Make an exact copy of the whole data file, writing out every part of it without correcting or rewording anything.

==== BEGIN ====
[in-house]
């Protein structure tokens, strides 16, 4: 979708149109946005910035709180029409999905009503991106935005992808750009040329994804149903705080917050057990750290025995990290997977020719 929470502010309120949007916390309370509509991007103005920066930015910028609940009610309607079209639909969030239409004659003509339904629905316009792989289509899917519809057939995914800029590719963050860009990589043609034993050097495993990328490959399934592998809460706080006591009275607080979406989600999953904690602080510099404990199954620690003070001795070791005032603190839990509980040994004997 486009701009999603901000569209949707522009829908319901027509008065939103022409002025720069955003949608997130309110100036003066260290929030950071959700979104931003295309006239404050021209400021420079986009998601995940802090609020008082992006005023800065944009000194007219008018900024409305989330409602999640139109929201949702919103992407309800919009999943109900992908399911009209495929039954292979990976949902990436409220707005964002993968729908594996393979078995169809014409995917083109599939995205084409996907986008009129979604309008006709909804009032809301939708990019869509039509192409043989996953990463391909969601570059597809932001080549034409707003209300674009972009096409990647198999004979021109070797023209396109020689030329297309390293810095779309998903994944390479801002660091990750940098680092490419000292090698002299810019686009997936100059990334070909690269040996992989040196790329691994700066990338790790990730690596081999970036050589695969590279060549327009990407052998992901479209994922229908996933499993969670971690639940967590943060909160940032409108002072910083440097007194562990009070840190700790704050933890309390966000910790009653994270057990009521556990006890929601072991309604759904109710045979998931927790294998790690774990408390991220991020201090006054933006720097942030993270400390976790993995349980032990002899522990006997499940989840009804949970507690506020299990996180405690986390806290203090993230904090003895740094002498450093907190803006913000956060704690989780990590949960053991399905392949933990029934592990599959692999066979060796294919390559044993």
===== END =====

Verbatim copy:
[in-house]
């Protein structure tokens, strides 16, 4: 979708149109946005910035709180029409999905009503991106935005992808750009040329994804149903705080917050057990750290025995990290997977020719 929470502010309120949007916390309370509509991007103005920066930015910028609940009610309607079209639909969030239409004659003509339904629905316009792989289509899917519809057939995914800029590719963050860009990589043609034993050097495993990328490959399934592998809460706080006591009275607080979406989600999953904690602080510099404990199954620690003070001795070791005032603190839990509980040994004997 486009701009999603901000569209949707522009829908319901027509008065939103022409002025720069955003949608997130309110100036003066260290929030950071959700979104931003295309006239404050021209400021420079986009998601995940802090609020008082992006005023800065944009000194007219008018900024409305989330409602999640139109929201949702919103992407309800919009999943109900992908399911009209495929039954292979990976949902990436409220707005964002993968729908594996393979078995169809014409995917083109599939995205084409996907986008009129979604309008006709909804009032809301939708990019869509039509192409043989996953990463391909969601570059597809932001080549034409707003209300674009972009096409990647198999004979021109070797023209396109020689030329297309390293810095779309998903994944390479801002660091990750940098680092490419000292090698002299810019686009997936100059990334070909690269040996992989040196790329691994700066990338790790990730690596081999970036050589695969590279060549327009990407052998992901479209994922229908996933499993969670971690639940967590943060909160940032409108002072910083440097007194562990009070840190700790704050933890309390966000910790009653994270057990009521556990006890929601072991309604759904109710045979998931927790294998790690774990408390991220991020201090006054933006720097942030993270400390976790993995349980032990002899522990006997499940989840009804949970507690506020299990996180405690986390806290203090993230904090003895740094002498450093907190803006913000956060704690989780990590949960053991399905392949933990029934592990599959692999066979060796294919390559044993």